This summer I attended DHSI at U Victoria, a trip made possible through the support of the Mellon Fellowship in DH here at UR. I had the great fortune to take James O’Sullivan’s course on Computation and Literary Criticism. (I also had the great fortune to eat at Red Fish Blue Fish, like, four times in five days.)

As one could guess, we learned a lot about distant reading and macroanlytic approaches to literary study, focusing on the technological pragmatics. So: we messed around in RStudio, creating stylometric cluster dendrograms; we dumped huge corpuses into Voyant Tools; we experimented with an open source Topic Modeling app (and talked about how mathematically insane topic modeling is).

The Blake Archive, of course, contains a trove of text that’s easily mineable from the backend. (Our tech editor Mike Fox emailed me plain text files of all Archive transcriptions for my experimenting.) Here are a couple of results from those experiments:

On the left, one of those stylometric cluster dendrograms. On the right, the same data dumped into a network visualization.

What exactly are these visualizing? Well, each is essentially a comparative statistical analysis of Blake’s illuminated books, using the 100 most frequent words in the corpus. (Most frequent words, as a statistical sampling model, are an alarmingly reliable stylistic identifier. Feel free to make an argument as to why.) The absolute values or placement in the visualizations are meaningless for our purposes; the point is how each dataset (ill. book) relates to all the others. Datasets clustered together are considered more stylistically similar by the sampling algorithm. In the network visualization, you can better see “bridge texts” or central texts that seem to connect certain styles to others.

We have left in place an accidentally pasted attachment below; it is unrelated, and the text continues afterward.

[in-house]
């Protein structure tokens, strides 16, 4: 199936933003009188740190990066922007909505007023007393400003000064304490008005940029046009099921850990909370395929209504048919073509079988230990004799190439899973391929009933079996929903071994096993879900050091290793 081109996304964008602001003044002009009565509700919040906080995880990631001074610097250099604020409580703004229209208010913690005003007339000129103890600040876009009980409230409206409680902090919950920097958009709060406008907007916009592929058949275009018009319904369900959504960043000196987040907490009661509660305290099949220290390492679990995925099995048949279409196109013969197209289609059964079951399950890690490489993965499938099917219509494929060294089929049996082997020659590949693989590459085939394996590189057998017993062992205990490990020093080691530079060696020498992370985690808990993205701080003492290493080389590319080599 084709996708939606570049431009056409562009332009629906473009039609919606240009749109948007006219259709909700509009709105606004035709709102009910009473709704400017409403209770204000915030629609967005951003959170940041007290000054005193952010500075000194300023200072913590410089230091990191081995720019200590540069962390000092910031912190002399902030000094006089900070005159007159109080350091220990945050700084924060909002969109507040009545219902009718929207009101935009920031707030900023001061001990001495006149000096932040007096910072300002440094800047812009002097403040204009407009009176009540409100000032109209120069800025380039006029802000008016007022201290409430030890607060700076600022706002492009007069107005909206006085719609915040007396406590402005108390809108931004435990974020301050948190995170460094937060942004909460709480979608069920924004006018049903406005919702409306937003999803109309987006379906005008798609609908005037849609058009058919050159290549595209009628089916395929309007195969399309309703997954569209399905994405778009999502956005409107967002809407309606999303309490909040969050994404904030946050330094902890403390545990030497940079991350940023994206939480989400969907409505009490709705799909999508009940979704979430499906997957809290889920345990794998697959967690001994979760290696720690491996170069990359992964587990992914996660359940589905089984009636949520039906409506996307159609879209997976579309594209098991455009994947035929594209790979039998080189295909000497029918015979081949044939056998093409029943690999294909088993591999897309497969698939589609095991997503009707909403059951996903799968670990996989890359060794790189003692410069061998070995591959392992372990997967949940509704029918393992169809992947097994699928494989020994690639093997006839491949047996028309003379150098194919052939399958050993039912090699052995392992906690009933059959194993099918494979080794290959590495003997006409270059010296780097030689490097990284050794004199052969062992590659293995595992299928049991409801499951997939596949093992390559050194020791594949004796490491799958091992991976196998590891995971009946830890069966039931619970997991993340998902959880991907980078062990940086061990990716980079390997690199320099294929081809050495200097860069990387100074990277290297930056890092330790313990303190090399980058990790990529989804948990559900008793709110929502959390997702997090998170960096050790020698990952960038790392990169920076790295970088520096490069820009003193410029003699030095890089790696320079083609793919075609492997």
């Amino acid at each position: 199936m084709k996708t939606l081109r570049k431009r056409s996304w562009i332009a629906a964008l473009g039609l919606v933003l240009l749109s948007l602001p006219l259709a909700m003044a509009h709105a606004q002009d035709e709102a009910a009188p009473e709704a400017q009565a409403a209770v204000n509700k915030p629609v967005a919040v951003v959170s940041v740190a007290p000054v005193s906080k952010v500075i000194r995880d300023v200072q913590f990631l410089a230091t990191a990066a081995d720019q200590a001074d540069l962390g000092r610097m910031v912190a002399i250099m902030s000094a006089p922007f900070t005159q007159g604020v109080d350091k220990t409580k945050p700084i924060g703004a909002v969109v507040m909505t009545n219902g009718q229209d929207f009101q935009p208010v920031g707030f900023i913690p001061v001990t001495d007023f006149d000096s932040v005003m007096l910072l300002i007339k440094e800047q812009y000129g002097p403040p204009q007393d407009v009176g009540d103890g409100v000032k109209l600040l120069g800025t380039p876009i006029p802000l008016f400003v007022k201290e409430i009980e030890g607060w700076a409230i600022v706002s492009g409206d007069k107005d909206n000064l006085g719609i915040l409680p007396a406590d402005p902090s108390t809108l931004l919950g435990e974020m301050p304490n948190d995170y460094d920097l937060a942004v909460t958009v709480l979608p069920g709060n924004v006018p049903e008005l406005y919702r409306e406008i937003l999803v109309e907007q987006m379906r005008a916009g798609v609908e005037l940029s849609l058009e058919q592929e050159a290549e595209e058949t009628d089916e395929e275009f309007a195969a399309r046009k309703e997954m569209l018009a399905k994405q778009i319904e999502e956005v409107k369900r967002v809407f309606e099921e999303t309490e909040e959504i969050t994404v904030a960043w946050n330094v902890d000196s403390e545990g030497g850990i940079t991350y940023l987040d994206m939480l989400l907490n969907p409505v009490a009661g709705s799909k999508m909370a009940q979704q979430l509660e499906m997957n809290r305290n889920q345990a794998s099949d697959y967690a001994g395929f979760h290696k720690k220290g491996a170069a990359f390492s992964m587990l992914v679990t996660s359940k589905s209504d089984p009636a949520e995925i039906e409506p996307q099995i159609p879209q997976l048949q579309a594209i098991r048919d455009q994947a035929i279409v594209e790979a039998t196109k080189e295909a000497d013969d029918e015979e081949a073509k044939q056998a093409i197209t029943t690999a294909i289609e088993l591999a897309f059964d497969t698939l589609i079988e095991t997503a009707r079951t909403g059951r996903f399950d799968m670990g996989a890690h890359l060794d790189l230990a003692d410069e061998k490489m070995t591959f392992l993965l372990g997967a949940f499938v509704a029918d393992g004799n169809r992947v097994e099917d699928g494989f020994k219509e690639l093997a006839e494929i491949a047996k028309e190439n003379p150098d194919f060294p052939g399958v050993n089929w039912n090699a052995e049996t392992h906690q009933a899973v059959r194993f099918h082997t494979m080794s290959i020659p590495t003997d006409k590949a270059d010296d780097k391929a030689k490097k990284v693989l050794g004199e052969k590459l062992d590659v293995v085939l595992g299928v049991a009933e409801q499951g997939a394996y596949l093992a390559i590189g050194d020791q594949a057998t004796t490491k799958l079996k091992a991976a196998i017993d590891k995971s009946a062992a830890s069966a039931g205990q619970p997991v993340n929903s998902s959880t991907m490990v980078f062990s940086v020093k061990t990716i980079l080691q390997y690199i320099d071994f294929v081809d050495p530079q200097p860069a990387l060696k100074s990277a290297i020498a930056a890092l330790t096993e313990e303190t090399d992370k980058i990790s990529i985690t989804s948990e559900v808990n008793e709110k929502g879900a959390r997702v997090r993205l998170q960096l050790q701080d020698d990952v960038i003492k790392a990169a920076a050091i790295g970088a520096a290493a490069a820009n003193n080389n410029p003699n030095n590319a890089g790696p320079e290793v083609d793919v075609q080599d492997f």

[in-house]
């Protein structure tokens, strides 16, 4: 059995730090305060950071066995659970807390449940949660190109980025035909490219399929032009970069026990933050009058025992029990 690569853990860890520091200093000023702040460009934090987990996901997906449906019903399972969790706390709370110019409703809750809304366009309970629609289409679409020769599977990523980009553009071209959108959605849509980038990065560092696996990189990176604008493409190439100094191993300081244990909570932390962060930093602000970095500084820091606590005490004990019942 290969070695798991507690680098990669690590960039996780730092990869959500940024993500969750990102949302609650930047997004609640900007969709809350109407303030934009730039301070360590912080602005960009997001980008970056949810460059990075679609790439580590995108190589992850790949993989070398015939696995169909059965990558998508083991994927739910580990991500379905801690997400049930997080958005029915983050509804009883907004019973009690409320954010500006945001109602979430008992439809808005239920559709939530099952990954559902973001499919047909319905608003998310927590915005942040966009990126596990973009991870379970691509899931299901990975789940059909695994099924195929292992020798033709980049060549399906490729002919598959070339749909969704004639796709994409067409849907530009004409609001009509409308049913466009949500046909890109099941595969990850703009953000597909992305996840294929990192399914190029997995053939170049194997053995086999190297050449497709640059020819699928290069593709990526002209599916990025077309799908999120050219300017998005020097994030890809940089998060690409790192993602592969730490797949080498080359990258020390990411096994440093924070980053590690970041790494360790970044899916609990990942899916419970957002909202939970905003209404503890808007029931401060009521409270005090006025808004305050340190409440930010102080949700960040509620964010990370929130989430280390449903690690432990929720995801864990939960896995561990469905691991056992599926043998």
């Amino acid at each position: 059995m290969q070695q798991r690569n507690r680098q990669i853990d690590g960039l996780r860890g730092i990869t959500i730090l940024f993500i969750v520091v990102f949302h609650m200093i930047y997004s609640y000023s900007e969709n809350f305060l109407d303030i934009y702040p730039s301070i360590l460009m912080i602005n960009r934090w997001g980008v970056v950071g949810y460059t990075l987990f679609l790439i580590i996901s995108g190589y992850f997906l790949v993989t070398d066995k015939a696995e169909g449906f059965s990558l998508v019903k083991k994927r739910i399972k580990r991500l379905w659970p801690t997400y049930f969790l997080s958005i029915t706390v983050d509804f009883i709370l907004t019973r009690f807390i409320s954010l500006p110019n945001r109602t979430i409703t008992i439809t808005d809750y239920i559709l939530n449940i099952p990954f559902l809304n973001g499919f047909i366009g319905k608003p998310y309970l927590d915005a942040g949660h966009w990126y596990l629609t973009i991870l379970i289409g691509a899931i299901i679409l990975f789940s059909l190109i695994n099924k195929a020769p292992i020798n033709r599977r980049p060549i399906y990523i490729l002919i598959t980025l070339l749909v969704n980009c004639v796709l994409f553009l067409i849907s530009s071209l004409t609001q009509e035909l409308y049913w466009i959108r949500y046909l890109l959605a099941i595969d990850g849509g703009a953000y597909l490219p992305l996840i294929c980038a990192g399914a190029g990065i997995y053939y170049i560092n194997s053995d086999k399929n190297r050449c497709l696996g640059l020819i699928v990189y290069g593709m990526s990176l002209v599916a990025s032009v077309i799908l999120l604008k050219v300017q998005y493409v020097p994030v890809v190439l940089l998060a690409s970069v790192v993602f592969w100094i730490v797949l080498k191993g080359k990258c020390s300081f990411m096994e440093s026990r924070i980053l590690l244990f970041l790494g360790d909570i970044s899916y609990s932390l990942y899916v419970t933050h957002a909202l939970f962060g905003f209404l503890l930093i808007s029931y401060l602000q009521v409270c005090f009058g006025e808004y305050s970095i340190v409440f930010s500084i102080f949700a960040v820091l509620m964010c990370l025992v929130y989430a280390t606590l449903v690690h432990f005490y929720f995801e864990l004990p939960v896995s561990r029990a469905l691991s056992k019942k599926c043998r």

OK, so what / who cares?

First, I don’t think Blake is a great candidate for most macro approaches, only because his textual output is relatively very small, and stats sampling works best when there is a lot of data. (For example, each Gates of Paradise doesn’t have enough text to even work with the stylometric program, so I had to remove them from the dataset.)

But even if the results aren’t particularly viable, the process is frequently an enlightening experience: defamiliarizing texts and relationships forces one to reconsider–or at least recognize–basic assumptions about an author or era.

At a meta-scholarship level, I also think the process demonstrates the value of digital editing as a creator of datasets. Most of the work in computation involves the preparation of datasets, and how one prepares a dataset has a profound impact on the results, no matter the analytic method. Editors are great at thinking about stuff like that. (Granted, all that pesky XML needs to be stripped from the transcription, but well-formed documents should allow that pretty easily.)

As a final thought, while I think Blake isn’t a great candidate for text-based computational approaches, Blake seems ideal for image-based computational research. For example, what happens when we plug the Archive’s entire collection of digital images into a program like ImagePlot? That idea, and a few others, have been kicked around the Rochester group this summer. I hope we have something to share in the future.

As an editorial project, our workflow tends to favor the ever-closer, ever-more-detailed account of Blake’s work. What happens when we step back and get a wider view?

Something about forests and trees…